China is a country with a large population and less arable land. With only seven percent of the world's cultivated land, China has to feed one-fifth of the world's population. Some people once raised the question: "Who will feed China?" China's leaders and agricultural experts' reply was: "We Chinese people will feed ourselves."
Since 1978, when China adopted the policy of reform in its rural areas, China's agriculture has developed rapidly. In the past two decades or so, the Chinese countryside, under the premise of adhering to collective ownership, has taken the market economy as guidance, bravely broken away from the traditional system, and pursued a new mode for the realization of the collective economy under the market economy. Reform has brought benefits to the farmers, emancipated and developed the rural productive forces, and promoted the rapid development of agriculture, especially the production of grains, and the constant optimization of agricultural structure. As a result, Chinese agriculture has made remarkable achievements.
Increases in Outputs of Main Farm Produce (unit: 10,000 tons)
In the 1990s, though China's agriculture and rural economic development were confronted with many unprecedented difficulties and challenges, they still maintained a fairly good momentum of development. In the five years 1996-2000, the total increment of agriculture in the GDP came to 7,129.18 billion yuan. Calculated according to constant prices, the annual average growth rate stood at 3.5 percent, showing a stable growth tendency. The production of grain and other major agricultural products had bumper harvests for many years running. In 1995, the grain output came to 466.62 million tons, which rose to 512.3 million tons in 1998, the highest figure in history. In 2000, although China suffered from a specially serious drought, and the prices of agricultural products remained in the doldrums in a sustained way, the total grain output still came to 462.18 million tons. Now China leads the world in the output of grain, cotton, rapeseed, leaf tobacco, meat, eggs, aquatic products and vegetables.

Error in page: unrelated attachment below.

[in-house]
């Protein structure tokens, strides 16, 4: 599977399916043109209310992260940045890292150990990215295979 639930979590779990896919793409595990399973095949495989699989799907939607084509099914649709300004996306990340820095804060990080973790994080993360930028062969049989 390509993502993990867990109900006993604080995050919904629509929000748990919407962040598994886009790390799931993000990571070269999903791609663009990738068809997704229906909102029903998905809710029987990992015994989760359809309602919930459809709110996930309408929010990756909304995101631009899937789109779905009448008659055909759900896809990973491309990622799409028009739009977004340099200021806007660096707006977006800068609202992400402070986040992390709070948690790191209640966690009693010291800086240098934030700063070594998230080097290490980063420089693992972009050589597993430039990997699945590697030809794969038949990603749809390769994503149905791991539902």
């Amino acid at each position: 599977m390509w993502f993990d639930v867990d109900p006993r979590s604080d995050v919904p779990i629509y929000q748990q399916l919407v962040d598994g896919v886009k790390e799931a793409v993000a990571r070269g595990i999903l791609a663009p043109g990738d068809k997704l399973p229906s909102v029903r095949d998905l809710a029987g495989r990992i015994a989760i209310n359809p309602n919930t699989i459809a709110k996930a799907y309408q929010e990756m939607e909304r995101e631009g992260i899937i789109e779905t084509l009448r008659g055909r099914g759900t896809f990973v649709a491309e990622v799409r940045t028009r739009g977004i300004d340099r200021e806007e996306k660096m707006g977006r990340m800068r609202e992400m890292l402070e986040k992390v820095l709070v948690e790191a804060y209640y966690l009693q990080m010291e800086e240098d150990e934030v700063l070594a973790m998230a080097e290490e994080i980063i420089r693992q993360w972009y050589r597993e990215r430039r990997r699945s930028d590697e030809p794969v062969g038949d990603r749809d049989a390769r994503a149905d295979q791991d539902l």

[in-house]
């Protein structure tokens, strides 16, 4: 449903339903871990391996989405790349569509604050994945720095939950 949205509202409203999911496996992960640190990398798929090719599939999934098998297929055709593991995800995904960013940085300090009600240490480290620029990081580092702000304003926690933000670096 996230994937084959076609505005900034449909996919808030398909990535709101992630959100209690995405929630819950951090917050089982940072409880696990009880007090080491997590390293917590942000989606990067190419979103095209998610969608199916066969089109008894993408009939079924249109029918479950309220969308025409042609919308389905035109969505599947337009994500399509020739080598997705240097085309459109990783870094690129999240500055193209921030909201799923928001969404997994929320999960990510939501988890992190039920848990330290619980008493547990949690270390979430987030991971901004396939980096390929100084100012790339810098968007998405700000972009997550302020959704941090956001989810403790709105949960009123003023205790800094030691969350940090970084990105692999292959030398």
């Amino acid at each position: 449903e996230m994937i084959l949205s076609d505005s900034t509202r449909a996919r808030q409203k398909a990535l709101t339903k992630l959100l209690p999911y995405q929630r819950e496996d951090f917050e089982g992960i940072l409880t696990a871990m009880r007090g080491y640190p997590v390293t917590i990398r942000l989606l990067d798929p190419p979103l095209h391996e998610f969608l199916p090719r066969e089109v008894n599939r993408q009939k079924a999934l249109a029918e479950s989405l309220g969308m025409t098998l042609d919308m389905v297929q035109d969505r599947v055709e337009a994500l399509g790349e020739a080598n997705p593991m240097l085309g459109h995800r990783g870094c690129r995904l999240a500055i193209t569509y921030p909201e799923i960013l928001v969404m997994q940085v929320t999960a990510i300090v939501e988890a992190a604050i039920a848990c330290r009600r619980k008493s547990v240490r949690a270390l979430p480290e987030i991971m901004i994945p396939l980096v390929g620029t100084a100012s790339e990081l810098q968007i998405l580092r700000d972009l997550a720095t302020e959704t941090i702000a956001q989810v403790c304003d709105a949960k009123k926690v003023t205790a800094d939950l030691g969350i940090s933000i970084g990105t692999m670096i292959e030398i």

Along with the development of production, the amount of agricultural products per capita has been remarkably raised. The amount of grain per capita was 366 kg in 2000; and the amount of meat, eggs and aquatic products per capita reached 48.5 kg, 17.8 kg and 33.9 kg, respectively, exceeding the world's average levels. Meanwhile, fundamental changes have taken place in the supply and demand of most agricultural products, showing a qualitative change from chronic shortage to a new stage of overall balance, with surpluses in bumper-harvest years.